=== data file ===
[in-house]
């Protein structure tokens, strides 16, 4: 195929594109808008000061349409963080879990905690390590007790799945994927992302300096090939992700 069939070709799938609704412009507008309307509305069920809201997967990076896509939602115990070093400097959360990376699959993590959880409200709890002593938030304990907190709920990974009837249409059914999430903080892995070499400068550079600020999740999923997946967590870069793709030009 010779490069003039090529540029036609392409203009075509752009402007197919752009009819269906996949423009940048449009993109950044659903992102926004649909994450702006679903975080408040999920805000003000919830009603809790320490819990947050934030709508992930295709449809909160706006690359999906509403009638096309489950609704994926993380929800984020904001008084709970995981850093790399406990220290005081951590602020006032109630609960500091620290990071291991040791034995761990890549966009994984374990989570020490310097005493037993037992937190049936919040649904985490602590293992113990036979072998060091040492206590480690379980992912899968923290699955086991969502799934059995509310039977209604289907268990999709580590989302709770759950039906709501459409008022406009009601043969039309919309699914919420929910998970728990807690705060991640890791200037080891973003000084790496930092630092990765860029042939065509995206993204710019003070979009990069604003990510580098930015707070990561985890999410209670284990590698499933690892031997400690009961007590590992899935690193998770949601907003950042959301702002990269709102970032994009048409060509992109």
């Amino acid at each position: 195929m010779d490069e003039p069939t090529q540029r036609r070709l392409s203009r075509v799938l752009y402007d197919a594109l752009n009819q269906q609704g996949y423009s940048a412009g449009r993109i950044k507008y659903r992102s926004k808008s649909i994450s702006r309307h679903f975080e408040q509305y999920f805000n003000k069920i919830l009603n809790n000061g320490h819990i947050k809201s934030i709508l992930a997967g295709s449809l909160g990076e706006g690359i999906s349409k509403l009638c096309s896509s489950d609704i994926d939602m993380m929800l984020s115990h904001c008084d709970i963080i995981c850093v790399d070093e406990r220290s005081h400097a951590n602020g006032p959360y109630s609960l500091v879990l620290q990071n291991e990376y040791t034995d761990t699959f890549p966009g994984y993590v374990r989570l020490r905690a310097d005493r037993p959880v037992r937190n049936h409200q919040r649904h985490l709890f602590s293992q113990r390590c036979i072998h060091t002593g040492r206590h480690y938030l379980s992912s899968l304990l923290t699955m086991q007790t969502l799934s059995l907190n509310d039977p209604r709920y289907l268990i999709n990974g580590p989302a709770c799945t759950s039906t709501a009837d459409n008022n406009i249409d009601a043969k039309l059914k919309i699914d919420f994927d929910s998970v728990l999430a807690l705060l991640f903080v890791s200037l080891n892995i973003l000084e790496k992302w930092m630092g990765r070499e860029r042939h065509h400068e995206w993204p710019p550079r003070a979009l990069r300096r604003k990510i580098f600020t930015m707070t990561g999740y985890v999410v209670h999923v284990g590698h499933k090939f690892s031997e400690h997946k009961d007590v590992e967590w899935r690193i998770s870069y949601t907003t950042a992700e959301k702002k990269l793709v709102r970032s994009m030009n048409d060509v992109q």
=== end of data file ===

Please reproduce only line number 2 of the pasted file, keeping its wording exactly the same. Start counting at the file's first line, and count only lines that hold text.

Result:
């Protein structure tokens, strides 16, 4: 195929594109808008000061349409963080879990905690390590007790799945994927992302300096090939992700 069939070709799938609704412009507008309307509305069920809201997967990076896509939602115990070093400097959360990376699959993590959880409200709890002593938030304990907190709920990974009837249409059914999430903080892995070499400068550079600020999740999923997946967590870069793709030009 010779490069003039090529540029036609392409203009075509752009402007197919752009009819269906996949423009940048449009993109950044659903992102926004649909994450702006679903975080408040999920805000003000919830009603809790320490819990947050934030709508992930295709449809909160706006690359999906509403009638096309489950609704994926993380929800984020904001008084709970995981850093790399406990220290005081951590602020006032109630609960500091620290990071291991040791034995761990890549966009994984374990989570020490310097005493037993037992937190049936919040649904985490602590293992113990036979072998060091040492206590480690379980992912899968923290699955086991969502799934059995509310039977209604289907268990999709580590989302709770759950039906709501459409008022406009009601043969039309919309699914919420929910998970728990807690705060991640890791200037080891973003000084790496930092630092990765860029042939065509995206993204710019003070979009990069604003990510580098930015707070990561985890999410209670284990590698499933690892031997400690009961007590590992899935690193998770949601907003950042959301702002990269709102970032994009048409060509992109």